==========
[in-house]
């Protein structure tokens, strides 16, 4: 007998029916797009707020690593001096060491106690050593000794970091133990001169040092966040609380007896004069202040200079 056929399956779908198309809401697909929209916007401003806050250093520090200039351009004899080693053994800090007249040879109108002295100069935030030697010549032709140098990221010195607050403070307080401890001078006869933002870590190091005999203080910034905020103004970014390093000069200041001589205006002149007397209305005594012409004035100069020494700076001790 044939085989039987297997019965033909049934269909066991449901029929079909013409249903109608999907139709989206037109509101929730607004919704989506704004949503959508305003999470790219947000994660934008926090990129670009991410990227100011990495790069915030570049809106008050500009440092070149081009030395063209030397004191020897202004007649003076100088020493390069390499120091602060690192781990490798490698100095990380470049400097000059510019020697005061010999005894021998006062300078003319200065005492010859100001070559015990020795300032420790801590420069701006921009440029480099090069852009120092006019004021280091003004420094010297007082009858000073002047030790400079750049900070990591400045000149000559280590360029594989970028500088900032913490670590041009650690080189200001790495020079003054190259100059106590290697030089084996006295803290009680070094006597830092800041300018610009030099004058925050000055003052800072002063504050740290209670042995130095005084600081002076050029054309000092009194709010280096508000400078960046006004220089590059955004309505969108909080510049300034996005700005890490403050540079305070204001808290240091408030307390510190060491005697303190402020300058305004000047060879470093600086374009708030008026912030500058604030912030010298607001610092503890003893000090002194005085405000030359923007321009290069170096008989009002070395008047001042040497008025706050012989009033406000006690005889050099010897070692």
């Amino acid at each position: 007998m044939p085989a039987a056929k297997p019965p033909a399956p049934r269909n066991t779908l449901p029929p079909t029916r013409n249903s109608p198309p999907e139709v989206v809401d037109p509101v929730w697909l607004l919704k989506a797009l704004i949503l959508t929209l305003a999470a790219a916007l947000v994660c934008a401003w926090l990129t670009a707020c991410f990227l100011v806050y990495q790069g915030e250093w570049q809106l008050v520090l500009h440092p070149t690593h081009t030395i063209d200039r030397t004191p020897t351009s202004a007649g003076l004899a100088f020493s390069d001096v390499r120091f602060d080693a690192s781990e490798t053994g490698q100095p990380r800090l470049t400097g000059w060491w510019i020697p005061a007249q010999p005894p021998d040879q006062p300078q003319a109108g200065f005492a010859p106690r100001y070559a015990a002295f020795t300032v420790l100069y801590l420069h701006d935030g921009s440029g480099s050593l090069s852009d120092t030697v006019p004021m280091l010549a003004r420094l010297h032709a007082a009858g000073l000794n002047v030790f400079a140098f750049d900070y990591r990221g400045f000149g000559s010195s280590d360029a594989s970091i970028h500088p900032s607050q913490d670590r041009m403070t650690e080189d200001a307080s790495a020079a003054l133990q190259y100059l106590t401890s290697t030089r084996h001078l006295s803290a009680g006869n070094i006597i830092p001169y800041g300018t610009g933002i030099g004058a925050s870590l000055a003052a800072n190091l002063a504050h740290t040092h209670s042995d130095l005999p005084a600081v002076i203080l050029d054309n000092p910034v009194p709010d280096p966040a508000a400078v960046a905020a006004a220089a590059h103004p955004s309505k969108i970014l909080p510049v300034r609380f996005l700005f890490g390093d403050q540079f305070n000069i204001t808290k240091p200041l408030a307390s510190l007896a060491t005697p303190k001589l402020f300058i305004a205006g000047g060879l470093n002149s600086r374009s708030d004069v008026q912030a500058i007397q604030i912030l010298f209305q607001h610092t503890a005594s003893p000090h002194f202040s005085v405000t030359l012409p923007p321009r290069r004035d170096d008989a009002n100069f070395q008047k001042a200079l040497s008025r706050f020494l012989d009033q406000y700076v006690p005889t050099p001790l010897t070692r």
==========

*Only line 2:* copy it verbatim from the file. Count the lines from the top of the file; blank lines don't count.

């Protein structure tokens, strides 16, 4: 007998029916797009707020690593001096060491106690050593000794970091133990001169040092966040609380007896004069202040200079 056929399956779908198309809401697909929209916007401003806050250093520090200039351009004899080693053994800090007249040879109108002295100069935030030697010549032709140098990221010195607050403070307080401890001078006869933002870590190091005999203080910034905020103004970014390093000069200041001589205006002149007397209305005594012409004035100069020494700076001790 044939085989039987297997019965033909049934269909066991449901029929079909013409249903109608999907139709989206037109509101929730607004919704989506704004949503959508305003999470790219947000994660934008926090990129670009991410990227100011990495790069915030570049809106008050500009440092070149081009030395063209030397004191020897202004007649003076100088020493390069390499120091602060690192781990490798490698100095990380470049400097000059510019020697005061010999005894021998006062300078003319200065005492010859100001070559015990020795300032420790801590420069701006921009440029480099090069852009120092006019004021280091003004420094010297007082009858000073002047030790400079750049900070990591400045000149000559280590360029594989970028500088900032913490670590041009650690080189200001790495020079003054190259100059106590290697030089084996006295803290009680070094006597830092800041300018610009030099004058925050000055003052800072002063504050740290209670042995130095005084600081002076050029054309000092009194709010280096508000400078960046006004220089590059955004309505969108909080510049300034996005700005890490403050540079305070204001808290240091408030307390510190060491005697303190402020300058305004000047060879470093600086374009708030008026912030500058604030912030010298607001610092503890003893000090002194005085405000030359923007321009290069170096008989009002070395008047001042040497008025706050012989009033406000006690005889050099010897070692």